People with diabetes have specific concerns about the new coronavirus (COVID-19). We answer some of your most pressing questions.
There’s no evidence that people with underlying conditions such as diabetes are more likely to contract COVID-19.
People with diabetes have a higher chance of developing serious complications from the disease, including pneumonia, sepsis, respiratory failure, acute kidney injury, and death.
In a report published on March 31, 2020, in Morbidity and Mortality Weekly Report, the Centers for Disease Control and Prevention (CDC) reviewed data on Americans who were confirmed to have COVID-19 between February 12 and March 28 of this year. Among 457 people who were admitted to the intensive care unit (ICU), 78 percent had one or more underlying conditions, such as diabetes and cardiovascular disease. Among the more than 1,000 hospitalized patients, 71 percent had one or more underlying conditions, compared with only 27 percent of the COVID-19 patients who weren’t hospitalized.
In another study, published in the journal Diabetes Metabolism Research and Reviews on March 31, 2020, Chinese adults with diabetes (but without other conditions) were more likely to have serious health issues from COVID-19, including severe pneumonia and excessive inflammation.
First, the good news: If your blood glucose is well managed, your risk for serious complications from COVID-19 is the same as people without diabetes.
However, blood glucose that’s not in your target range does raise your chance of getting very sick from the virus, just as it would if you were sick with the yearly flu.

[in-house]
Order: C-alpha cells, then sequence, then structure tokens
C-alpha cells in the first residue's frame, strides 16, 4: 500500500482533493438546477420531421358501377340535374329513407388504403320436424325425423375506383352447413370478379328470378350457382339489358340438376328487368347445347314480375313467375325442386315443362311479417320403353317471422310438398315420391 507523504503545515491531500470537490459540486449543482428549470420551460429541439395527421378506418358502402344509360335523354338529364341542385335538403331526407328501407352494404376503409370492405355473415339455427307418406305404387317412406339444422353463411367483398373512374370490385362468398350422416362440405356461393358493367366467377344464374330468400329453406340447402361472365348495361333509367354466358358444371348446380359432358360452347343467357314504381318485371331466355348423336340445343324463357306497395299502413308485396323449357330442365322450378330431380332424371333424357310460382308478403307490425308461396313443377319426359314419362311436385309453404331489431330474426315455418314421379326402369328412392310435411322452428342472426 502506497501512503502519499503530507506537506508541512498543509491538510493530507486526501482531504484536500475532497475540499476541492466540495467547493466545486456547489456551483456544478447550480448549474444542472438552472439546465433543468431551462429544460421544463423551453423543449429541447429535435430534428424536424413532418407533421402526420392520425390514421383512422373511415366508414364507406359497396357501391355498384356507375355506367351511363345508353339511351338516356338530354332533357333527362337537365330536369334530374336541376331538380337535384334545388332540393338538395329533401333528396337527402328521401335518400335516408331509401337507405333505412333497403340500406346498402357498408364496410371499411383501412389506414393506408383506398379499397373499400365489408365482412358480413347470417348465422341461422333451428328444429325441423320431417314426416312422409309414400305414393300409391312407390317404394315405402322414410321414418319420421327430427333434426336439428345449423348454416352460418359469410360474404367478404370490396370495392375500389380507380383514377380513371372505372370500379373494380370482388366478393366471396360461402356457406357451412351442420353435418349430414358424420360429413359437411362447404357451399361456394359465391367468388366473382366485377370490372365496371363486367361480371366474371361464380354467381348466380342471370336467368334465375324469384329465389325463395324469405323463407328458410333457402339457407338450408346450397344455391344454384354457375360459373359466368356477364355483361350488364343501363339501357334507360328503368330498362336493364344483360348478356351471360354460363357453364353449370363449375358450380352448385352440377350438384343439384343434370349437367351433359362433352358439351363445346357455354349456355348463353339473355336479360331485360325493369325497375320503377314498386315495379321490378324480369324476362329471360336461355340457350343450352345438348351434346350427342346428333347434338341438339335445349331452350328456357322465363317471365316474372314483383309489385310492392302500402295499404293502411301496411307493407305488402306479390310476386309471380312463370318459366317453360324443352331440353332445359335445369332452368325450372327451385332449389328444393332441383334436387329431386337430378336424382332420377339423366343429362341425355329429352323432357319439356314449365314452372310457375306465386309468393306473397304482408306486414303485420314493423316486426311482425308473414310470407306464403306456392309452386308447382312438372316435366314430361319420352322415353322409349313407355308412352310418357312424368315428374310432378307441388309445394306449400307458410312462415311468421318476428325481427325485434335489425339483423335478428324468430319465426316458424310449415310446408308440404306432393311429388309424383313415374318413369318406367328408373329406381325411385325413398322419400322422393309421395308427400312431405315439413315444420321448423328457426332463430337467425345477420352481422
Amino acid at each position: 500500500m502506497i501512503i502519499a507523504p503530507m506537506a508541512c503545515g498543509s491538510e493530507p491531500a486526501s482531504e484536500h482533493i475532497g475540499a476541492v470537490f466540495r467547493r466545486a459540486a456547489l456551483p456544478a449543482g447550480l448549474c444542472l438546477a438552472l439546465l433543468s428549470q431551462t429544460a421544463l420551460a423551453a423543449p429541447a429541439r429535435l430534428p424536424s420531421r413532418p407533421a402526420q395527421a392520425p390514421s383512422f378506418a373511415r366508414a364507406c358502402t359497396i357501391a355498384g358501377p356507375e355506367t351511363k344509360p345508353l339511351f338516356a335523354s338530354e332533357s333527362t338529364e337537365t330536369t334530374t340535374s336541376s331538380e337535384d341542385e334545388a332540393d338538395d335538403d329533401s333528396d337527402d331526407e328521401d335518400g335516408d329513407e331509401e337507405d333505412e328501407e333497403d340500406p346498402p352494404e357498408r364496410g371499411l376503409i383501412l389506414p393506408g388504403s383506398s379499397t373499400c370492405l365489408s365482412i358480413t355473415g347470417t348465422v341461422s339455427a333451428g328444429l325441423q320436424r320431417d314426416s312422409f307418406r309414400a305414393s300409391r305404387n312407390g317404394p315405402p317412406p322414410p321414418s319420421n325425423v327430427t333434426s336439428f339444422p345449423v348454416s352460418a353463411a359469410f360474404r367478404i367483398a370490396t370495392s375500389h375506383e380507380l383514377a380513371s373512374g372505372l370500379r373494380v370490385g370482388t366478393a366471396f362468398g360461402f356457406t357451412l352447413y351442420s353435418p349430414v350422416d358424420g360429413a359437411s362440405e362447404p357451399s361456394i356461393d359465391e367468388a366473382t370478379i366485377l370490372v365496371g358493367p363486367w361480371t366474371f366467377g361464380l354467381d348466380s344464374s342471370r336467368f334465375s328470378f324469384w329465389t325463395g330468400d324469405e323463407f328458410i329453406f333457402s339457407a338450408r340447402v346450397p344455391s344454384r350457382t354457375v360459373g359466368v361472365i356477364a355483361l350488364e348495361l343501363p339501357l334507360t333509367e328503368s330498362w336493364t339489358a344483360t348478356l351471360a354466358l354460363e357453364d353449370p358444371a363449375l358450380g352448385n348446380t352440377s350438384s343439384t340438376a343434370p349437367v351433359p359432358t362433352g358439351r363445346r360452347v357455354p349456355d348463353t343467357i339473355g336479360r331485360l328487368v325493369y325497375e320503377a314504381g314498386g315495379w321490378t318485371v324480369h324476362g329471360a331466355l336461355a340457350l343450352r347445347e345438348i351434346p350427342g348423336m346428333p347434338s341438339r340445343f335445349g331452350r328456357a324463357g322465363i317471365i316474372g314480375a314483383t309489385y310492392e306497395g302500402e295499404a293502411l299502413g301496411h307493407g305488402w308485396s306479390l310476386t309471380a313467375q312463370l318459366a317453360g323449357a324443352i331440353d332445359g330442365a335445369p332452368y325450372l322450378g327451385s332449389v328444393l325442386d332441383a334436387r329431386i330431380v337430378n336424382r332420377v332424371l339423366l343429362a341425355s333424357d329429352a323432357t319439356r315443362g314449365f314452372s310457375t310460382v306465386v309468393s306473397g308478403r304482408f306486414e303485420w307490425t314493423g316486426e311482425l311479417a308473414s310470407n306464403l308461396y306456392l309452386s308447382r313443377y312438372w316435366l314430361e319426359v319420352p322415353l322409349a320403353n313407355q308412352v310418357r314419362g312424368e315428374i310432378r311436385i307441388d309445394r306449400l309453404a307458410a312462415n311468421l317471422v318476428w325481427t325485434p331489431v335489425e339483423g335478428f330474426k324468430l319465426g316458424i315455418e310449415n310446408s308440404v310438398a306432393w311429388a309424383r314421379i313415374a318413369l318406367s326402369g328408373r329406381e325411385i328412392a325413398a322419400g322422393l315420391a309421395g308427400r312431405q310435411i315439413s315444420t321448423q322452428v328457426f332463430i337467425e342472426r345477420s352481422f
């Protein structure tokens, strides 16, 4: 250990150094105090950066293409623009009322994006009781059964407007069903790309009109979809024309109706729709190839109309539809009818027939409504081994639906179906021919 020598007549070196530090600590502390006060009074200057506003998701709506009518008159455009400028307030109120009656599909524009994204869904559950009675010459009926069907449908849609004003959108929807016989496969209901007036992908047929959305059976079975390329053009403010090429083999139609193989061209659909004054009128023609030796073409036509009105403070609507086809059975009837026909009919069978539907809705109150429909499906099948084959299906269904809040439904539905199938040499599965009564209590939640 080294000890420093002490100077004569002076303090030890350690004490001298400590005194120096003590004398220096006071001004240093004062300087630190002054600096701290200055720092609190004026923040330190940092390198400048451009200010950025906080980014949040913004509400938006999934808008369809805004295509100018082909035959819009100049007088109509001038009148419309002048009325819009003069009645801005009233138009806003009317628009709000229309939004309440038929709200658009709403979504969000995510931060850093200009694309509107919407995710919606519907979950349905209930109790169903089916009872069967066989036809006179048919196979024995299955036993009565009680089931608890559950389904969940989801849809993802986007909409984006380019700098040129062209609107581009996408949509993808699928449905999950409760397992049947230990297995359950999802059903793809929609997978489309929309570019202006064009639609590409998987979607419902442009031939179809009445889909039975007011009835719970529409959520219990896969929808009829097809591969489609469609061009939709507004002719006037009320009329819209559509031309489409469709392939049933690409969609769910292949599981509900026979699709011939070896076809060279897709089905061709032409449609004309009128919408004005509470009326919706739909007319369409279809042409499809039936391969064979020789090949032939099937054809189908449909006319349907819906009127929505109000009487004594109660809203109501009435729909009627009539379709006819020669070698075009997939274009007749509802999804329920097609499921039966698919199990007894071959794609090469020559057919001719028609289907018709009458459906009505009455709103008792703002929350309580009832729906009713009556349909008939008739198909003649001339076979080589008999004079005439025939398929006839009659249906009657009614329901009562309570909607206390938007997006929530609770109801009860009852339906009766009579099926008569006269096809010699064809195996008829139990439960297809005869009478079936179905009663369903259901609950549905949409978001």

Plus, people with diabetes are more likely to have related conditions, such as kidney disease and heart disease, both of which are risk factors for severe illness with COVID-19. These complications make it more difficult for the body to fight off viral infections such as COVID-19.
Illness, including viral infections such as COVID-19, can increase the risk for diabetic ketoacidosis (DKA), a serious complication in which the body produces too many ketones. DKA is a dangerous complication on its own, but it can also increase the likelihood of sepsis, a life-threatening complication experienced by some people with COVID-19. Ask your doctor if you should be checking for ketones.
Finally, viral infections can also increase inflammation in people with diabetes, leading to more-severe complications of COVID-19.
There’s no reason to think so at this time. People whose blood glucose isn’t within target range, who have existing diabetes-related health problems, or who are age 65 or older are more likely to develop complications from COVID-19, whether they have type 1 or type 2.
If you or someone you live with has diabetes, everybody in the household needs to take extra precautions. Everyone should wash their hands frequently, especially if they’re caring for someone with an underlying health condition such as diabetes.
Should a family member develop symptoms of COVID-19, he or she can protect the rest of the household by staying in a separate room with the door closed at all times.
Sources: American Diabetes Association; Centers for Disease Control and Prevention
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